POODLE POPPER SHOWDOWN:
East vs. West Small-Caliber High-Velocity Shoot-Off

M16 represented truly radical departure from traditional Infantry combat weapons. Despite some teething troubles, the small-caliber, high-velocity round it fired ultimately changed the landscape.

M16 represented truly radical departure from traditional Infantry combat weapons. Despite some teething troubles, the small-caliber, high-velocity round it fired ultimately changed the landscape.

If ever there was a quantum advance in Infantry weapons, it was the M16 rifle. The StG44 and AK-47 were undeniably revolutionary. These two rugged combat weapons ran scaled-down versions of standard rifle rounds that pushed relatively big, heavy bullets to modest velocities. They put automatic-fire capability into the hands of individual Infantry soldiers, while offering an effective range out to 400 meters or so.

But in the M16’s 5.56x45mm cartridge, we find something much more radical.

German StG44 was an undeniably revolutionary weapon. But M16 was even more radical.

German StG44 was an undeniably revolutionary weapon. But M16 was even more radical.

Those early M16 rifles pushed a tiny .22-caliber 55-grain bullet to about 3,150 feet-per-second (fps). The subsequent instability of these diminutive projectiles in flesh became the stuff of legend. But as with most legends, reality was often something altogether different.

Tiny, fast bullets are unusually susceptible to intervening vegetable matter between the rifle and the target. They can frequently suffer from poor performance under unusual or atypical circumstances. But the resulting recoil impulse was trivial, and the M16 subsequently offered inimitable controllable close-range firepower. In the jungles of Vietnam, American soldiers came to appreciate the manifest strengths and weaknesses of these little rounds and the weapons that fired them.

WAR STORY 1

M16 was thrown into combat in Vietnam without adequate tweaking. Subsequent failures in action called into question the validity of small-caliber Infantry rifles.

M16 was thrown into combat in Vietnam without adequate tweaking. Subsequent failures in action called into question the validity of small-caliber Infantry rifles.

The man was a squad leader in the 101st Airborne on his first of three combat tours in Vietnam. The Viet Cong wanted his firebase in the worst way, and subsequent infiltration attacks in the black of night were the stuff of nightmares. With a chaotic backdrop of automatic weapons fire, claymore mines, hand grenades, and fougasse, the young NCO made his way across the facility, shoring up defenses and distributing ammo.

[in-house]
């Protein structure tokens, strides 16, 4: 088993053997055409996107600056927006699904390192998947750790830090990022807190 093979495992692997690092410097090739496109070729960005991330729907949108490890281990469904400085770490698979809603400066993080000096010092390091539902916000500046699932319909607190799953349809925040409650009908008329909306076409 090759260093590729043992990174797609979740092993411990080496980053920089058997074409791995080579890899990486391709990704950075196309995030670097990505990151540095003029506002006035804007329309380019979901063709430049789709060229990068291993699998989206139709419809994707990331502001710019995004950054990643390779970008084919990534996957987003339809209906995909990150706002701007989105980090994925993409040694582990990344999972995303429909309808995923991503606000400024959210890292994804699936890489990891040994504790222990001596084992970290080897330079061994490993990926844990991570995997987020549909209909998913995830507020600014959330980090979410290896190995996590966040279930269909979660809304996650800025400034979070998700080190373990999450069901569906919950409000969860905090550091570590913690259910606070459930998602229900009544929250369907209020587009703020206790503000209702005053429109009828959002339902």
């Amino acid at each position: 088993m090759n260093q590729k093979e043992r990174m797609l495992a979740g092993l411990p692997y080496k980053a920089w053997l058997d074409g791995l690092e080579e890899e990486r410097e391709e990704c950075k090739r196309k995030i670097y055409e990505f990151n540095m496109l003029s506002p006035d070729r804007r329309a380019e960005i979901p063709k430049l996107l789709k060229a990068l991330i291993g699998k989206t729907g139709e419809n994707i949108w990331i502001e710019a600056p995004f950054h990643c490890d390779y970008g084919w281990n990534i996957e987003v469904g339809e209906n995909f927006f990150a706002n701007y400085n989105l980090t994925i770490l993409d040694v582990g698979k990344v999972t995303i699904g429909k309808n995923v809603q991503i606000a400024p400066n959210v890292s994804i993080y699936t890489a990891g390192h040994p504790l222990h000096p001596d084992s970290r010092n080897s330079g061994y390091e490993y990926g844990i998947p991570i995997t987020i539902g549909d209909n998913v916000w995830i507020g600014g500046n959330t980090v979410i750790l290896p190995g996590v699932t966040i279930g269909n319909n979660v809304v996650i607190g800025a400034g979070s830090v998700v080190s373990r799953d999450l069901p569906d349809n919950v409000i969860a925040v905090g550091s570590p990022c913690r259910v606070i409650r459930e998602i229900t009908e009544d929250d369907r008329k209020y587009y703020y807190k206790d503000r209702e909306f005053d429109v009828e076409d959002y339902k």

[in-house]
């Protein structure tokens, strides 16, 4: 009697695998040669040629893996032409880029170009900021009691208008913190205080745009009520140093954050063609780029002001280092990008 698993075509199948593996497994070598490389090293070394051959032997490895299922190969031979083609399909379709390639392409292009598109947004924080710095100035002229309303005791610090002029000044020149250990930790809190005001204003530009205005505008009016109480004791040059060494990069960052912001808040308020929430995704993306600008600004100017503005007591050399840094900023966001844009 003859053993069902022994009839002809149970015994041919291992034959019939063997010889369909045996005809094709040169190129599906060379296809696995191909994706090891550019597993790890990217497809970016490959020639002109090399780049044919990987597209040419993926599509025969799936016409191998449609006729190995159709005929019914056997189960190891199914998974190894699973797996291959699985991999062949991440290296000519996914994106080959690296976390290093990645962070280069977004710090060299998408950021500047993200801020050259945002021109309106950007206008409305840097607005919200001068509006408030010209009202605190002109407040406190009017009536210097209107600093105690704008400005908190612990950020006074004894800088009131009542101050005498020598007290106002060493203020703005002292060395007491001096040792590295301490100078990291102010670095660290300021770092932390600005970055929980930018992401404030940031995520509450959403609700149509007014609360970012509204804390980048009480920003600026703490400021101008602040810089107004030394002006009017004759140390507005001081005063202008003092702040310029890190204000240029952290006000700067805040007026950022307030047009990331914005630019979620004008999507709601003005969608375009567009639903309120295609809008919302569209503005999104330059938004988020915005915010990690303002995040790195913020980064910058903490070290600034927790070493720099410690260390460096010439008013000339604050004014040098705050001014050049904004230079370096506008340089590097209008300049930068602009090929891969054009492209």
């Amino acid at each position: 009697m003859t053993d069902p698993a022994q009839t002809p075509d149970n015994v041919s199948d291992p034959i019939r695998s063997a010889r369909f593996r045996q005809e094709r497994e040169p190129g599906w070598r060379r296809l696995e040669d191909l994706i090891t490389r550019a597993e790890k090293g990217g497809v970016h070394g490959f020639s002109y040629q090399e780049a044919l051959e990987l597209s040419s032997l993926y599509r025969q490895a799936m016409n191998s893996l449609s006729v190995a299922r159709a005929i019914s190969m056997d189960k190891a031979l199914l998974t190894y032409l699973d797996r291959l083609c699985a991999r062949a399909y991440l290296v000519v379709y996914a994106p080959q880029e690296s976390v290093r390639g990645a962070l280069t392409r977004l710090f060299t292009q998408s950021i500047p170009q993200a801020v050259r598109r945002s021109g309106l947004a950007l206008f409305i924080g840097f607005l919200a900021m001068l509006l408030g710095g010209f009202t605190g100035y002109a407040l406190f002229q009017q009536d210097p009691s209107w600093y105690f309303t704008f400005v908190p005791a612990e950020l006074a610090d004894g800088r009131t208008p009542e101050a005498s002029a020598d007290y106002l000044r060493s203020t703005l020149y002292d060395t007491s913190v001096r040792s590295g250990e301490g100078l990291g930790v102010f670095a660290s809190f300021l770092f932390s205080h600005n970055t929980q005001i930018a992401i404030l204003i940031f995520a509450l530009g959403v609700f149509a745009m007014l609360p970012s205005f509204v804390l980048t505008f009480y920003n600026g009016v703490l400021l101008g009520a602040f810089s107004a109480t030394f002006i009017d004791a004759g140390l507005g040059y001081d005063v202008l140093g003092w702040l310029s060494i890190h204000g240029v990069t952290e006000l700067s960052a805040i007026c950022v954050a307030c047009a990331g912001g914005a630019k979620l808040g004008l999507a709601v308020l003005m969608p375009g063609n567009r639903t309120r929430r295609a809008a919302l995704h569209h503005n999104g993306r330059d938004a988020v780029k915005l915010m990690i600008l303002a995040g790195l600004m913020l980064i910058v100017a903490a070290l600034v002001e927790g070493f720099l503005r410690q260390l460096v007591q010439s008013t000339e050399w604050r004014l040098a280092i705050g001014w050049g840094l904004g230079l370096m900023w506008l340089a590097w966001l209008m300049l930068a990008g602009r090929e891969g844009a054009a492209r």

Fougasse (pronounced foo gas) originated with the British as an expedient defensive tool in the early days of World War II. Building one involves digging a hole and planting a block of explosive underneath a drum of thickened petroleum. The explosive charge was connected to a claymore clacker and served as a remarkably cost-effective solution to night infiltration by the VC.

Making his way through the dark camp by the light of the burning fougasse payloads, the young American Infantry soldier unexpectedly came face to face with a comparably young Viet Cong guerrilla carrying an SKS rifle. For a pregnant moment, both men just froze. In his words, “I was embarrassed. Chuck was embarrassed. It was an awkward moment for us both.”

My friend then responded instinctively and shot the Vietnamese soldier in the chest with a full 18-round burst from his M16A1, killing him instantly. The battle raged on all night long, and the sky troopers of the 101st ultimately held on to their firebase. My buddy won the Bronze Star with V-device for his actions that night. When properly maintained, he had complete faith in the M16 and its small-caliber round.

MEANWHILE, ON THE OTHER SIDE OF THE WORLD …

AK-74 was a fresh small-caliber adaptation of rugged and proven Kalashnikov action. Slightly modified versions of this basic rifle still serve in Russian military today.

AK-74 was a fresh small-caliber adaptation of rugged and proven Kalashnikov action. Slightly modified versions of this basic rifle still serve in Russian military today.

In the aftermath of some well-documented combat failures of the M16 in Vietnam, a vehement movement arose decrying the 5.56mm round as a “poodle popper” inadequately powerful for serious social work. I first discovered my inner gun nerd in the 1970s and recall such stuff as this pervasively in the gun press of the day.

But while the West vacillated over the merits of the small-caliber, high-velocity 5.56mm round, our counterparts on the other side of the Iron Curtain were embarking on their own voyage of discovery.

The origin story of the AK-47 reeks a bit of communist propaganda. The tale was indeed likely flavored somewhat along the way by apparatchiks with an agenda. But the kernel of Mikhail Kalashnikov’s influence is verifiable.